Friday, 27 July 2012 2:39 PM
What felt like three months of continuous rain stopped as I stepped inside the striking Mesa red Lexus IS 250C SE-L Premier.
That was just as well because I’m a firm believer that you can’t drive a cabriolet with the roof up, although if the heavens open it can actually rise shut in just 21 seconds (the same to retract), the fastest three part roof on the market, Lexus claims. The roof only goes back up if there’s enough room for the boot lid to move back far enough, so if for instance you park too close to a wall, it won’t work, as I found out.
Its purposeful, angular exterior reminds me a little of an American car. It is certainly distinctive.
The luxury division of Toyota is a byword for quality and it is no surprise to find a particularly comfortable interior with ivory leather upholstery. The eight-way electrically adjusted and operated front seats are also heated and cooled.
Parkers, the car experts, say: “With the popularity of upmarket four-seat convertibles like the Audi A5 and BMW 3-Series convertible, it’s no surprise that Lexus has its own version – the IS 250C. It’s based on the standard IS saloon but the majority of the exterior is unique to the convertible – including the excellent aluminium folding roof. Like all Lexus cars, the IS 250C is superbly built and refined, but it seems this has come at the expense of driving enjoyment and it lacks that ‘fun’ factor you’d expect to find in any convertible. On the plus side, all versions come incredibly generously equipped and the metal roof means it can be as secure and as comfortable as a coupe.”
I take issue with the Parkers comment about driving enjoyment as I find it provides an engaging experience. Sure it’s not the fastest from 0 to 60mph but it is a happy motorway cruiser that doesn’t buffet at high speeds, like some and it is happy to be thrown round bends and corners, handling the challenge well, in my opinion, feeling rigid and competent contrary to earlier reports of body roll and a lack of grip. A firm ride helps the sporty feel and the 2.5-litre engine coupled to the six-speed auto provides a decent driving experience. The suspension is firm and overall the Lexus is a supremely refined vehicle.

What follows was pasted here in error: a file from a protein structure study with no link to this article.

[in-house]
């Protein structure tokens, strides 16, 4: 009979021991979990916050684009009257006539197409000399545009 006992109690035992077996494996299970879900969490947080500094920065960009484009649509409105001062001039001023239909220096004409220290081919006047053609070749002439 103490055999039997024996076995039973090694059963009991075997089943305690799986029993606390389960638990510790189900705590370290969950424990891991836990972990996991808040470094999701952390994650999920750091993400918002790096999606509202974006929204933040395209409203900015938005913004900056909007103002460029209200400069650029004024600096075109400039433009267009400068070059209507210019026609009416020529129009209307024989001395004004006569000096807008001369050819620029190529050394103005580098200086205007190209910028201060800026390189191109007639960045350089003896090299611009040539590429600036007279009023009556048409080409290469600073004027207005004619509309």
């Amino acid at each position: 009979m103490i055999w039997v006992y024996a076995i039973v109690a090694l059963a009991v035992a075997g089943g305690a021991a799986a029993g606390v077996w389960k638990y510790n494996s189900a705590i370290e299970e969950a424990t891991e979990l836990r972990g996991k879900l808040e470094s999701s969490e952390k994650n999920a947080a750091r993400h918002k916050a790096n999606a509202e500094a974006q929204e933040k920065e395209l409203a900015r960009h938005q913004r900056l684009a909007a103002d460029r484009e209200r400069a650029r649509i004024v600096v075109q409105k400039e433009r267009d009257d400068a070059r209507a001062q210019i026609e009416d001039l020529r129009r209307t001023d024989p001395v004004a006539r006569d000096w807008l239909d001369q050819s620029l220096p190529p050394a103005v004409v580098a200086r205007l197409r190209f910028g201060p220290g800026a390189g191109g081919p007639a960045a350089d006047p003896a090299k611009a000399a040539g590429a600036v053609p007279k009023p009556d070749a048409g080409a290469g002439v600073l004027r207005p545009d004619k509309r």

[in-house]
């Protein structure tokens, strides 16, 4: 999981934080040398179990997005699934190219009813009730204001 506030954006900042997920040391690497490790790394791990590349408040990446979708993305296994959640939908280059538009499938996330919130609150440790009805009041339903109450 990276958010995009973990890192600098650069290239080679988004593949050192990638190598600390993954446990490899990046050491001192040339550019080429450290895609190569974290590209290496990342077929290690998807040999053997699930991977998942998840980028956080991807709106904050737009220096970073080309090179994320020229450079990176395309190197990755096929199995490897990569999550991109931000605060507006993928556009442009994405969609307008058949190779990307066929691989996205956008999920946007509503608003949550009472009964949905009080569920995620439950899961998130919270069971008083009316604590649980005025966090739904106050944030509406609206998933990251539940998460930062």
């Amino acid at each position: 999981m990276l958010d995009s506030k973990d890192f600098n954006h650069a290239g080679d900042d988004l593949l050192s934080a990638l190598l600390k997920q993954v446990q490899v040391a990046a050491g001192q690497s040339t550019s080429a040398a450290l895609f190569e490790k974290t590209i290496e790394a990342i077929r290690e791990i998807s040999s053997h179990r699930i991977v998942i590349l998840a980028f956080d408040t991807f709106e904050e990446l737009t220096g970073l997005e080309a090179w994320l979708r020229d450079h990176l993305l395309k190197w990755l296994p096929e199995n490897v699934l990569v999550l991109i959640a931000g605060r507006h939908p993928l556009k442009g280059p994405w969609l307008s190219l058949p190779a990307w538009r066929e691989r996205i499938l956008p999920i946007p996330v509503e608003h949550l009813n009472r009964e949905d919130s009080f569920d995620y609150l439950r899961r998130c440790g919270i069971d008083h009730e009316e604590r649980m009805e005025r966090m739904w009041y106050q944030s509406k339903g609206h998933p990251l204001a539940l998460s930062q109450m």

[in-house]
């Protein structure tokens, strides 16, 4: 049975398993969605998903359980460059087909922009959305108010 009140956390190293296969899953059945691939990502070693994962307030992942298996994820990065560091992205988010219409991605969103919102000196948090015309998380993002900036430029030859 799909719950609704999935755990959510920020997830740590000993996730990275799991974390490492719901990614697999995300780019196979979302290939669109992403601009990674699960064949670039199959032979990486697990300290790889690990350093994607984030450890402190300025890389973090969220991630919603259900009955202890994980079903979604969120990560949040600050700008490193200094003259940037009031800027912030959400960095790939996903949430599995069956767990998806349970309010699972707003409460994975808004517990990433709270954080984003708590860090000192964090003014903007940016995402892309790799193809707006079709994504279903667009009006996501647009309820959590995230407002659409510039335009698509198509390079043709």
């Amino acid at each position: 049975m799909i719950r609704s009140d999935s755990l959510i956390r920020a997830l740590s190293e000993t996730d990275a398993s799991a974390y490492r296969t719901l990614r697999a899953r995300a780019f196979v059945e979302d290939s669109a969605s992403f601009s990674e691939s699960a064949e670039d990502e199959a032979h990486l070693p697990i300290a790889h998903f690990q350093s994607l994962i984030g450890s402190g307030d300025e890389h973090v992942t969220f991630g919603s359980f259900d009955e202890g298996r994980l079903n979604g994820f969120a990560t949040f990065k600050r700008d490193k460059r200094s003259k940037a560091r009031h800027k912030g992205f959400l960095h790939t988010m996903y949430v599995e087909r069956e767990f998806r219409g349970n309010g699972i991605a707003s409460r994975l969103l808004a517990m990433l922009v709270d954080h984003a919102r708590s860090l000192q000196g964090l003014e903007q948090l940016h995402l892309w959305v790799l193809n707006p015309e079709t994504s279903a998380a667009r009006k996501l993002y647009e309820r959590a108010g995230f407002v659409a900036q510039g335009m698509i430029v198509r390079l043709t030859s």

There aren’t many cars on the market with a foot operated parking brake but this has one located to the left of the foot pedals.
The cruise control on the IS 250C operates at speeds of 29mph and above and automatically keeps the car at a safe distance behind the vehicle in front. However, there is not the option to adjust the distance as can be found on other vehicles from Volvo or Rolls Royce, for instance.
As is the case with all such systems it can be guilty of accelerating and braking too forcefully at times with no extra power for overtaking unless the driver overrides the controls. This could be improved. Although overall, when there’s not too much traffic about, it makes motorway cruising a breeze – quite literally with the roof down. Driving with that hood lowered is such a great way of waking up in the mornings!
Using sport mode on the auto box is a disappointment as it doesn’t seem to make any difference in power. But for those seeking more enjoyable driving selecting the manual gear shifts either side of the steering wheel gives more control.
As is the case with many a cabriolet, the boot is barely large enough for a briefcase and laptop. When locked the wing mirrors automatically fold up, to protect them from any parking damage.
Many, including those brash BBC Top Gear presenters, criticise the IS 250C, slating its price and flawed handling. They believe that the Lexus is no match for a similarly priced fabric roofed Porsche Boxster. Well it depends what you want from a cabriolet doesn’t it? If you want brute force then of course the convertible Porsche will win hands down. But if suave sophistication is more your thing, then I’m sorry but the much more gentlemanly metal topped Lexus must win. Then of course there is the fact that Lexus consistently comes top of the What Car? reliability survey.
Lexus IS 250C SE-L Premier
New price: £46,510
Top speed: 130mph
Combined economy: 30.7mpg
By Tim Saunders